Being other.

I met Christopher about six months after I first arrived in Bangkok.  We met through mutual friends on a night that can only be described as ‘epic.’  We ate, drank, sang, danced till our feet bled and got along as if we had known each other all our lives.  Christopher made me laugh till my eyes teared and my belly hurt – in my view, the best kind of people.

He was a good looking man with a mass of fiery red hair, deep dark brown eyes that sparkled with mischief, alabaster white skin, tall and lean.  All the necessary ticks that will get a lady to look twice.  However, his mannerisms yelled out gay.  And that was all good with me, as I firmly believe every girl needs a ‘gazband’ (gay husband).

After that night Christopher and I spent loads of crazy nights and weekends together.  We became firm friends very quickly.  The experiencing and acquiring of all things fun was first and foremost on the agenda.  We sought out the hedonism that Bangkok nights offered like addicts.  We often slept over at each other’s places to make sure we both got home safe and unscathed.  Our shared hangovers were always severe and rendered us useless.  However, the recollections of the night’s antics and escapades would make us laugh till we gasped for air.

After one such antic-filled night, we ended up staying at Christopher’s apartment.  It was about midday, and we were still in bed, trying to claw our way back to some semblance of normality from the over indulgence of the night before.  We had just recovered from a fit of laughter after recalling an unfortunate incident involving Christopher, an imaginary cigarette, and a very cute barman when he turned to me with his serious face.  By this time, Christopher and I were together so many days and nights that we could read each other’s expressions perfectly.  We both suffered the fate of having no poker face; our emotions always blatantly revealed on our faces.  So when I saw that expression, I quickly sobered up, straightened my spine and readied myself for what was to come.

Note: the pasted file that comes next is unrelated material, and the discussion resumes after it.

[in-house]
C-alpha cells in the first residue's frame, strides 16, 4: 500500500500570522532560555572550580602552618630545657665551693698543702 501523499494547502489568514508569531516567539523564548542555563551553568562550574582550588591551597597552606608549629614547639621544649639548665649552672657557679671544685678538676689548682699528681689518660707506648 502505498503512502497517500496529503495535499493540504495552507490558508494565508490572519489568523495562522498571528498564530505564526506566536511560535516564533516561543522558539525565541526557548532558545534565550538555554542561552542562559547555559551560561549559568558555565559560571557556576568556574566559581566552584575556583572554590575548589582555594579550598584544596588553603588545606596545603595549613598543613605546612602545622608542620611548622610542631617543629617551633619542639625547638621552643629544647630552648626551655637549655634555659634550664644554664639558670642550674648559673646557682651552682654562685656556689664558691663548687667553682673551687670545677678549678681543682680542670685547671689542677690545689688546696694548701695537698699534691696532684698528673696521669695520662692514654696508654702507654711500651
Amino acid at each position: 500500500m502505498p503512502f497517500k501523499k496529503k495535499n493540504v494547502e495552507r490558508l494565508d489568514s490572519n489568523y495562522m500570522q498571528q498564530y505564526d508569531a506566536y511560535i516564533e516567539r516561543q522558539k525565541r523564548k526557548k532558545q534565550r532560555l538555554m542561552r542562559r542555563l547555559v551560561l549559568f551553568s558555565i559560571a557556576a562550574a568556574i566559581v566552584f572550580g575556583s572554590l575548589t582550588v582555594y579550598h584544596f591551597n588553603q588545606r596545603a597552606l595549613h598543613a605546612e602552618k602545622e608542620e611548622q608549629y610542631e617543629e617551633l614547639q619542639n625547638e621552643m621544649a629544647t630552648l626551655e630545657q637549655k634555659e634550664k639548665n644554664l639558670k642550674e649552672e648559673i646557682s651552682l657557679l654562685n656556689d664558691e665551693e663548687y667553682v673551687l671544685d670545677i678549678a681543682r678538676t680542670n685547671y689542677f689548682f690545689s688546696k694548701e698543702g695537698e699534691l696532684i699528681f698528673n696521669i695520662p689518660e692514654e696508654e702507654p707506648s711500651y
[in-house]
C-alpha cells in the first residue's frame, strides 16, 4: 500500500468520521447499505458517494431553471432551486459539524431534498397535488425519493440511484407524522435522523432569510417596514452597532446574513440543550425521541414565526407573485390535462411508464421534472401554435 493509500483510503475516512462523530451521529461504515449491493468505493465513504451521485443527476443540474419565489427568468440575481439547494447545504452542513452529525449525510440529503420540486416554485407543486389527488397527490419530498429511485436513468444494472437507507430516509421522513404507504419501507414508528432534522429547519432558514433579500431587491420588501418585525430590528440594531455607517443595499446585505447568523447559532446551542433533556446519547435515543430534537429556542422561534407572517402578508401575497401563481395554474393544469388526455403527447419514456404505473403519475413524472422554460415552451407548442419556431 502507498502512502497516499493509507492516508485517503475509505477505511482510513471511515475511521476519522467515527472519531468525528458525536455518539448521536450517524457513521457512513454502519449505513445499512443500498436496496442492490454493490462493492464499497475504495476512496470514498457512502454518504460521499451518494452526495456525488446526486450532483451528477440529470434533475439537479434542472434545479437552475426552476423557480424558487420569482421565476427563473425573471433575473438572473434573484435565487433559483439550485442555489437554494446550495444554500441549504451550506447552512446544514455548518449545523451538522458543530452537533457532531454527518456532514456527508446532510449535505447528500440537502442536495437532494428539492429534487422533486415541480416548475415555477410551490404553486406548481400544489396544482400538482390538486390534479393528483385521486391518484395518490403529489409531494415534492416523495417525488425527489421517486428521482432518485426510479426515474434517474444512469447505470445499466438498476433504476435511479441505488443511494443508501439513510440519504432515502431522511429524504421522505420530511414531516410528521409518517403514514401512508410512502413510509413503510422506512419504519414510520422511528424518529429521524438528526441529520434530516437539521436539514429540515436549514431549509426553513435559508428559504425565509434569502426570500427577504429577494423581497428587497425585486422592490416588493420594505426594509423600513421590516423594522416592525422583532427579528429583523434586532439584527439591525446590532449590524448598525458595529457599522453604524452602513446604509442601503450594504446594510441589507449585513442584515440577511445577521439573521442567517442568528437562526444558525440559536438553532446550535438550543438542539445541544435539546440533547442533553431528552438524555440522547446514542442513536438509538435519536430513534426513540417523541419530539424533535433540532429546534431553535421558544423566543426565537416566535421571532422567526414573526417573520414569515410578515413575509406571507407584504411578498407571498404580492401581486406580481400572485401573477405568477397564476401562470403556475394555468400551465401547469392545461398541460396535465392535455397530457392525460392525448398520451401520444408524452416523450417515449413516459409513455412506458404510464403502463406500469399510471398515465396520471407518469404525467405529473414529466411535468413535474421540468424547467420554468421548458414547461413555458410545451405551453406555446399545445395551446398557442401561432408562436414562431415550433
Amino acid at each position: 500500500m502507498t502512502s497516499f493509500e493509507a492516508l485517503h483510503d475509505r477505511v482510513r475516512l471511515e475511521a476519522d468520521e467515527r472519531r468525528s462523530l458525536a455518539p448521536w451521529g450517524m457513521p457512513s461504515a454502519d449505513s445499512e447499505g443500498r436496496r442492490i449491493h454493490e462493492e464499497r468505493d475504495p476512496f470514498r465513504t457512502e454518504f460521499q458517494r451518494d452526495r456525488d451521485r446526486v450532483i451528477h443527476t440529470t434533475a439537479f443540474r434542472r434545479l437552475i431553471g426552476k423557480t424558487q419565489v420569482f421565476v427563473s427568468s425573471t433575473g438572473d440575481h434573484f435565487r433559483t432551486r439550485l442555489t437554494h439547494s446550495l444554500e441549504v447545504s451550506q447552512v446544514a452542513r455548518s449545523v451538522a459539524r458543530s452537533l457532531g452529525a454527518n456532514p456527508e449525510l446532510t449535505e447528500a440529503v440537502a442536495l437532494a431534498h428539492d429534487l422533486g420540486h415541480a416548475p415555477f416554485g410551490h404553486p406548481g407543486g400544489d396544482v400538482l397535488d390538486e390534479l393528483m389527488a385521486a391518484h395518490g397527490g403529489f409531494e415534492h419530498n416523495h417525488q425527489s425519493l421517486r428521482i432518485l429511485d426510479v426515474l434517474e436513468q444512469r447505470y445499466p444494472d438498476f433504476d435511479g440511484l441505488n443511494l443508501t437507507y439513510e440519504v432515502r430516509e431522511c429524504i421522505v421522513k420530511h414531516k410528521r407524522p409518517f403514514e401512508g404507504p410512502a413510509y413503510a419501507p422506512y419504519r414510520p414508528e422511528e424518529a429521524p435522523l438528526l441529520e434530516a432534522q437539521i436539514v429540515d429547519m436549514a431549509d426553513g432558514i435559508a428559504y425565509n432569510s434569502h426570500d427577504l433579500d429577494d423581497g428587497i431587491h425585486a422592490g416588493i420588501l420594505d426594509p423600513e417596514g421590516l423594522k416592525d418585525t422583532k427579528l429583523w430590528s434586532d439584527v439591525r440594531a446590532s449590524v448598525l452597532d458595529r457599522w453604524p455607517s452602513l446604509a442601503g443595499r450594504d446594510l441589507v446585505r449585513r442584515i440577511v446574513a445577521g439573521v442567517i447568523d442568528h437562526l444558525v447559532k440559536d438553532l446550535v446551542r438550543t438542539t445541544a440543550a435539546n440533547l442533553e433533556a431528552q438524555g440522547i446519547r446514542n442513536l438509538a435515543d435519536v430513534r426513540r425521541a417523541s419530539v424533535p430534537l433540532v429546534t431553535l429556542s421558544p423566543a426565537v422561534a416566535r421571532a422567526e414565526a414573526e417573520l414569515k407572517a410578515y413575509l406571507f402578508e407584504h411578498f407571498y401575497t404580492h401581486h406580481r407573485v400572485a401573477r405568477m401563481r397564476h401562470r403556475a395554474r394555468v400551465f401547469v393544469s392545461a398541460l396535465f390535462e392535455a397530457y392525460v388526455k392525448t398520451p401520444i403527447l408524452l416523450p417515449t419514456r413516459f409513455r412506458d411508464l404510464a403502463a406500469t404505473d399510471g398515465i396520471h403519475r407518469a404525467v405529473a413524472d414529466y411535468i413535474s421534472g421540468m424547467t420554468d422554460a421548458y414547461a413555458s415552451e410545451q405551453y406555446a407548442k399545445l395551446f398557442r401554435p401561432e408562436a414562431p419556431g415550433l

Now I might have left you with the impression that every moment Christopher and I were together was filled up with nothing other than moments of hedonism, but that was not always the case.  There were also many red wine fuelled sofa nights where we just spoke about everything.  We would discuss every topic under that sun, challenge each other’s long-standing beliefs on every subject and just vent about what we thought were unfair and undeserving.